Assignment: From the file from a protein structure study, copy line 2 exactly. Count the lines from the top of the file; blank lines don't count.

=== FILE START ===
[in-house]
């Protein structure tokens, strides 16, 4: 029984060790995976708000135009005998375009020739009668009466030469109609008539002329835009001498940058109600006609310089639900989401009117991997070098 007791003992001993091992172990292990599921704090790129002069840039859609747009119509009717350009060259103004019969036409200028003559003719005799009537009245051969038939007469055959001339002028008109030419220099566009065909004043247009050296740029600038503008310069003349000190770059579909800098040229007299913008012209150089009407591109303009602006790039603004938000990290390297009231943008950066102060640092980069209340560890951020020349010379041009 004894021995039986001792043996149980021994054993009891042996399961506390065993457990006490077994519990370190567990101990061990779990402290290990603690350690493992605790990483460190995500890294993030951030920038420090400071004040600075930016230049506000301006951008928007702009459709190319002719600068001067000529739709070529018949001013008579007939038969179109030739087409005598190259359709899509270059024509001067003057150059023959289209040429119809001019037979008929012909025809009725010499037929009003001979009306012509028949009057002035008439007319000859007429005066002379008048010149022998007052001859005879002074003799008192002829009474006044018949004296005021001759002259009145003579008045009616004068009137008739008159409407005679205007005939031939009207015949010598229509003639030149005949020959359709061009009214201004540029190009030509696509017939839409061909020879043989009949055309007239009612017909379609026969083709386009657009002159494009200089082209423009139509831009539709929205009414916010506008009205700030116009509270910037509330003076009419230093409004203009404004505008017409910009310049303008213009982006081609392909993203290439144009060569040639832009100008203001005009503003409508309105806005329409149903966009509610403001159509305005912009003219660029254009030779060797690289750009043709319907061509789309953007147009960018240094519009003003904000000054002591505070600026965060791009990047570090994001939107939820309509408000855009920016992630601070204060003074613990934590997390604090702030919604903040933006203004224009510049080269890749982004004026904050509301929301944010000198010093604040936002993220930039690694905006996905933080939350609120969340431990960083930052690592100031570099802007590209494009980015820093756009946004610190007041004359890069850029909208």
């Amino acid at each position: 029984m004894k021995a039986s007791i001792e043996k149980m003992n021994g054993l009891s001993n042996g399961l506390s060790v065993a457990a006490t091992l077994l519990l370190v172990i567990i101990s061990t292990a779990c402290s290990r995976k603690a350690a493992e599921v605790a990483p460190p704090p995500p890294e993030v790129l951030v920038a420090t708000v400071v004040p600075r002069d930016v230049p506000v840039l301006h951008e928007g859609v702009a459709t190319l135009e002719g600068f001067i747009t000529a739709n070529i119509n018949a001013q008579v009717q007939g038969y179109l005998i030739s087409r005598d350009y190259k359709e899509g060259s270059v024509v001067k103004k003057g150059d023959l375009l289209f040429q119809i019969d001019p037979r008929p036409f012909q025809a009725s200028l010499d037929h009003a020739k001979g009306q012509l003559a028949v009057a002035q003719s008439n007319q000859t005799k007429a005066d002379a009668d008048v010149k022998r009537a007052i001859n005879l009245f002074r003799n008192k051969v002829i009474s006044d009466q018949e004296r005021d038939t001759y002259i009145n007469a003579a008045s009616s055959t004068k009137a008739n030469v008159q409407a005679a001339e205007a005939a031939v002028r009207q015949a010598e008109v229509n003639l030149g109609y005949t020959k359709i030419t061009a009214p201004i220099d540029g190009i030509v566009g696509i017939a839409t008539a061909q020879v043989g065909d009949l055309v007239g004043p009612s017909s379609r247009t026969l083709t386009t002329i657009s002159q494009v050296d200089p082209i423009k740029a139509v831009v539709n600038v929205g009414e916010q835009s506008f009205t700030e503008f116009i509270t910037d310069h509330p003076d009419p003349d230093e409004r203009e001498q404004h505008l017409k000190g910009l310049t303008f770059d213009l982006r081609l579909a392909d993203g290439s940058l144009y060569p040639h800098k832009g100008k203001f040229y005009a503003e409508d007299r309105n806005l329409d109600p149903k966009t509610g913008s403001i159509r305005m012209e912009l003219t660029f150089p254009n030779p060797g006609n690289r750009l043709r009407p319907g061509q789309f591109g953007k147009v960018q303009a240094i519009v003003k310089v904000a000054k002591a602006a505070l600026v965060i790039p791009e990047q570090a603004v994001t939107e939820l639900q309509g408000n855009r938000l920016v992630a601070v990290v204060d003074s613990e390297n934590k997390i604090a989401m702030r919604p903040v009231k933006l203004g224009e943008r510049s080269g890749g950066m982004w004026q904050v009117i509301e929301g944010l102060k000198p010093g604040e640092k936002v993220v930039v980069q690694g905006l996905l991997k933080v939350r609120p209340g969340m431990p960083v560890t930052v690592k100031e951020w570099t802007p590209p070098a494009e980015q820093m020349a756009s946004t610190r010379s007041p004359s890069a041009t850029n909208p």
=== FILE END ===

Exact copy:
């Protein structure tokens, strides 16, 4: 029984060790995976708000135009005998375009020739009668009466030469109609008539002329835009001498940058109600006609310089639900989401009117991997070098 007791003992001993091992172990292990599921704090790129002069840039859609747009119509009717350009060259103004019969036409200028003559003719005799009537009245051969038939007469055959001339002028008109030419220099566009065909004043247009050296740029600038503008310069003349000190770059579909800098040229007299913008012209150089009407591109303009602006790039603004938000990290390297009231943008950066102060640092980069209340560890951020020349010379041009 004894021995039986001792043996149980021994054993009891042996399961506390065993457990006490077994519990370190567990101990061990779990402290290990603690350690493992605790990483460190995500890294993030951030920038420090400071004040600075930016230049506000301006951008928007702009459709190319002719600068001067000529739709070529018949001013008579007939038969179109030739087409005598190259359709899509270059024509001067003057150059023959289209040429119809001019037979008929012909025809009725010499037929009003001979009306012509028949009057002035008439007319000859007429005066002379008048010149022998007052001859005879002074003799008192002829009474006044018949004296005021001759002259009145003579008045009616004068009137008739008159409407005679205007005939031939009207015949010598229509003639030149005949020959359709061009009214201004540029190009030509696509017939839409061909020879043989009949055309007239009612017909379609026969083709386009657009002159494009200089082209423009139509831009539709929205009414916010506008009205700030116009509270910037509330003076009419230093409004203009404004505008017409910009310049303008213009982006081609392909993203290439144009060569040639832009100008203001005009503003409508309105806005329409149903966009509610403001159509305005912009003219660029254009030779060797690289750009043709319907061509789309953007147009960018240094519009003003904000000054002591505070600026965060791009990047570090994001939107939820309509408000855009920016992630601070204060003074613990934590997390604090702030919604903040933006203004224009510049080269890749982004004026904050509301929301944010000198010093604040936002993220930039690694905006996905933080939350609120969340431990960083930052690592100031570099802007590209494009980015820093756009946004610190007041004359890069850029909208």